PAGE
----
"Glycerol." PDRhealth. http://www.pdrhealth.com/drug_info/nmdrugprofiles/nutsupdrugs/gly_0304.shtml (accessed on October 10, 2005).

Legwold, Gary. "Hydration Breakthrough." Bicycling (July 1994): 72-73.

"Material Safety Data Sheet: Glycerine." Department of Chemistry, Iowa State University. http://avogadro.chem.iastate.edu/MSDS/glycerine.htm (accessed on October 10, 2005).

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Glycerol

Glycerol

Glycerol, also known as glycerin, or glycerine, is a hygroscopic (water-absorbent) fluid. In its pure form, it is a sweet-tasting, colorless, odorless, and viscous liquid that is 100% soluble in water. Simply put, glycerol is a combination of sugar and alcohol; glycerol is the term used whenever the biological qualities of this compound are discussed.

Glycerol, either in a freestanding state or as a derivative compound, is an important feature in a number of important chemical functions within the body. The first of these is glycolysis, the process by which the carbohydrate product glucose is converted to a usable energy form. Glycolysis is a Greek word, a combined meaning "sweet" and "splitting," which neatly summarizes how the glucose molecule is reduced for the purpose of fuel production of adenosine triphosphate (ATP). Glycerol, in the form of glycerates, is created in this process.

Glycerol is also an important component of triglycerides, the storage form of fats that are ingested into the body as food. These compounds take their name from the fact the glycerol binds three fatty acids together into one compound for storage. Triglycerides are stored in adipose tissues, chiefly located at the abdomen and the buttocks. Glycerol is commonly referred to as the backbone provided to the fatty acids that are the largest component of the fats when they are stored in their triglyceride form. Glycerol and fatty acids are released through the breakdown of fats through the process of lipolysis. Adipose tissues are those specially constructed in the body to accommodate stores of fat for future energy use. When the adipose tissues are triggered to release their fat stores, the triglycerides are reduced to their two constituent parts, fatty acids and glycerol. The fatty acids are directed into the bloodstream for transport to a desired muscle for conversion into energy; the glycerol is transported to the liver where it is reformulated into glucose, and ultimately redirected for energy creation.

In its state as found outside of the body, glycerol has many uses. It is approximately 60% as sweet as granular table sugar and is consequently used as a food and beverage sweetener. Glycerol and its derivatives are also used as humectants, substances that will keep materials moist (as glycerol is a powerful water-absorbing agent). Glycerol also has a number of uses as a lubricant.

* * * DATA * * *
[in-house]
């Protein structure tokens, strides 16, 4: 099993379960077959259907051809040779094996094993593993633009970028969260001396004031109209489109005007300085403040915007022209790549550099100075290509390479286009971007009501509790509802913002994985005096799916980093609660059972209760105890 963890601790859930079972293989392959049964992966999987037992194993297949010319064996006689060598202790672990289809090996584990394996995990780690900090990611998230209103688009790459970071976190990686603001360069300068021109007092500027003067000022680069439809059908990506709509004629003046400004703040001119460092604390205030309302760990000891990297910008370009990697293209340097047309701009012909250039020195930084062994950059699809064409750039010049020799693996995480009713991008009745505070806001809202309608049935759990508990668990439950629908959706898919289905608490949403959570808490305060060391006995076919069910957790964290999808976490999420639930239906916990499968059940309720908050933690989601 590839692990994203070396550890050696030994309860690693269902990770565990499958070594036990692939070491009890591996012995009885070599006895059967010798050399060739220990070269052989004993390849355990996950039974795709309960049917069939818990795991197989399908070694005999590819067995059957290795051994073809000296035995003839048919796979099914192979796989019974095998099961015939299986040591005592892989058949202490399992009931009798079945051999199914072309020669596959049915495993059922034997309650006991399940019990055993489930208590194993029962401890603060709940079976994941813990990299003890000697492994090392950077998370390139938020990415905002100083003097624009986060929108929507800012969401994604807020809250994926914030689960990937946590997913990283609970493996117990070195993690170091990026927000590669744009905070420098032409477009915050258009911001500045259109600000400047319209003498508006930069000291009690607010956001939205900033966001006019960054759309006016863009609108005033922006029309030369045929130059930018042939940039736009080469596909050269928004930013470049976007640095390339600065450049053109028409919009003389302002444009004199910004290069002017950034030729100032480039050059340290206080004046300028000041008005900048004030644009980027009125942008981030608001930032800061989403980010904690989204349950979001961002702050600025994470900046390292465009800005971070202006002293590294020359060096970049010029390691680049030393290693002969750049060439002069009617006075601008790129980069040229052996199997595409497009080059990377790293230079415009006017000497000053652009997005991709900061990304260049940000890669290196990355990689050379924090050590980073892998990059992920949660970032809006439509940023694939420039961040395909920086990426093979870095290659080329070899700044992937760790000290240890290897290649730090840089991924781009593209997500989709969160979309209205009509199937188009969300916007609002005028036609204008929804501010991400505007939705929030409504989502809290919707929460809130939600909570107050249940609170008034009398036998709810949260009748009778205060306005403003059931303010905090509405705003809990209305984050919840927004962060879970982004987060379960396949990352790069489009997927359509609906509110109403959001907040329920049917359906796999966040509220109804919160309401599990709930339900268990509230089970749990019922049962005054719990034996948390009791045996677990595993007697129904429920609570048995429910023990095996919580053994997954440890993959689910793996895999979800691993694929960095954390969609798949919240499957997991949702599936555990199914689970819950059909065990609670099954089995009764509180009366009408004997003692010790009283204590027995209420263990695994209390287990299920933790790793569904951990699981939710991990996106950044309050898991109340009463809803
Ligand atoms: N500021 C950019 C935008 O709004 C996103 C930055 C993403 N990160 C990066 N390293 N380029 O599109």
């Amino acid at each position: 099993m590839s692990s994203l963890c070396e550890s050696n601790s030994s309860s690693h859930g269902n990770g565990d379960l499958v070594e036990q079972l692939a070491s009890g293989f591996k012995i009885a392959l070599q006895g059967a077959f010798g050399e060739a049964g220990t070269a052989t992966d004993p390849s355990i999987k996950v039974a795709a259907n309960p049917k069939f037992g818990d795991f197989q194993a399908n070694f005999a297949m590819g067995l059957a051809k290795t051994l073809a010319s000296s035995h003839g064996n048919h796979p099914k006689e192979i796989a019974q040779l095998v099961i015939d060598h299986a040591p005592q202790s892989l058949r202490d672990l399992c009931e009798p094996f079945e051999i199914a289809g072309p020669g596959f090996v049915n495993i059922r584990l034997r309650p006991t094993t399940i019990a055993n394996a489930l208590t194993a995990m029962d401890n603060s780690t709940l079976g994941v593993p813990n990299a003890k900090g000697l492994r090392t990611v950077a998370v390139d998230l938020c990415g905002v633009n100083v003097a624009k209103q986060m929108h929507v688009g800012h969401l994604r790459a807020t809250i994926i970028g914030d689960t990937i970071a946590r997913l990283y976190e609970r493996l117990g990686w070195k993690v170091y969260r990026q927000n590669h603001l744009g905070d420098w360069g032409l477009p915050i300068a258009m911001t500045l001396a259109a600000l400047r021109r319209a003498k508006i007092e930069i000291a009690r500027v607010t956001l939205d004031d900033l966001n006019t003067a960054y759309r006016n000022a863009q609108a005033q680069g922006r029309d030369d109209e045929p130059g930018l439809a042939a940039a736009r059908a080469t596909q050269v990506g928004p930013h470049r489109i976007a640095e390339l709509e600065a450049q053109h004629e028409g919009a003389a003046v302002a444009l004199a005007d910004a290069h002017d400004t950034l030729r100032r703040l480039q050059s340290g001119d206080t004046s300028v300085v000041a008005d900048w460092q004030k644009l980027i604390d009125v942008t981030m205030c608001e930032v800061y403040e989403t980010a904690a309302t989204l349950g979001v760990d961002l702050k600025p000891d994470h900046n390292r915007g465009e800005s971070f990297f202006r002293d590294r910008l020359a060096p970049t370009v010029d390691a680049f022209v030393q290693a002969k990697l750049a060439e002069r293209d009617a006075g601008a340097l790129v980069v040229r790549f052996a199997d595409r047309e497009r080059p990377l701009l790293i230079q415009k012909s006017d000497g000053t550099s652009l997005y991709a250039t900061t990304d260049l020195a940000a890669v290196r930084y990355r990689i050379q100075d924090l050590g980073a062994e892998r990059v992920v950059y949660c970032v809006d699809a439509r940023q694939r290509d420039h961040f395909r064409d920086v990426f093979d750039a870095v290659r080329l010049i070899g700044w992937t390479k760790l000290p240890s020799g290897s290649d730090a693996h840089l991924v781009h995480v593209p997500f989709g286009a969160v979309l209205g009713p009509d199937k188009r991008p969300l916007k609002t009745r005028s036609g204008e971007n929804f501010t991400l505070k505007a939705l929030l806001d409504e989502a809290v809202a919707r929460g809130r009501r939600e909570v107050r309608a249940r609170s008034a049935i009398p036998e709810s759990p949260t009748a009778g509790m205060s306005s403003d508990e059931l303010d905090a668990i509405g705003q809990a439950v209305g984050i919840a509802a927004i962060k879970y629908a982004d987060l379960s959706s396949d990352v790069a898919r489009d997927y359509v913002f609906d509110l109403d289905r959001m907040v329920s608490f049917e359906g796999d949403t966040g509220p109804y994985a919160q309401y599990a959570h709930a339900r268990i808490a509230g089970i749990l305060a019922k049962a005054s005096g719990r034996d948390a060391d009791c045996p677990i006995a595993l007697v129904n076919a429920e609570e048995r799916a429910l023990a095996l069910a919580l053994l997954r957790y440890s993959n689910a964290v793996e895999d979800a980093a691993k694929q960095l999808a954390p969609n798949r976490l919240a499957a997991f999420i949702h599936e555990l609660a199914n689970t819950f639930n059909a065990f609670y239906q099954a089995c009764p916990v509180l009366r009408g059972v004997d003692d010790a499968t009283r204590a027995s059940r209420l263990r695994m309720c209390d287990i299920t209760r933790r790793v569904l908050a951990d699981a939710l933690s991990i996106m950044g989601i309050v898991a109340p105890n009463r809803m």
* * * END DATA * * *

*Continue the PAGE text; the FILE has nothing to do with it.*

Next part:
Glycerol has been the subject of considerable sports science review. The main research focus has centered on the question of whether the ability of glycerol, if added to the water or other fluids consumed by endurance athletes as part of their competition hydration strategy, would assist in the creation of a hyper-hydration state, in which the effect of a particular quantity of fluid consumed in hot or humid conditions would be increased. In theory, the consumption of glycerol with fluid will increase the effective concentration of the water, known as the osmolarity, in the blood and the tissue of the athlete. This increased osmolarity would remain until the glycerol was removed from the bloodstream by the kidneys and broken down by the body. The simple ingestion of large volumes of water will also increase osmolarity, but only in the short term; the body will quickly begin to produce greater corresponding amounts of urine to offset the osmolarity effect. Numerous scientific studies had been conducted employing varying amounts of glycerol in relation to fluids, with inconclusive results. The bulk of these studies were conducted using exercise samples that were of moderate intensity, approximately 50% of the subject's VO2 max.

At the 2004 Athens Olympics, American marathoner Deena Kastor won a bronze medal in what was widely viewed as a very surprising result. In the hot weather conditions of that intense championship race, Kastor had hydrated herself with a glycerol solution. Further research has tended to confirm that in high-intensity endurance exercise scenarios, glycerol will promote greater hydration than water alone. Glycerol is broadly available as a supplement for the purpose of producing a hyper-hydration state; until 1997, glycerol was a prohibited substance in international athletics. Glycerol is now permitted for use by athletes by the World Anti-Doping Agency (WADA).

Glycerol, in the form of iodinated glycerol, is sometimes prescribed as an expectorant, a medication designed to loosen the phlegm and mucous of the lungs and the breathing passages in asthma or bronchitis sufferers. It has a number of side effects, particularly nausea, headaches, and stomach upset.

see also Fat intake; Liver function.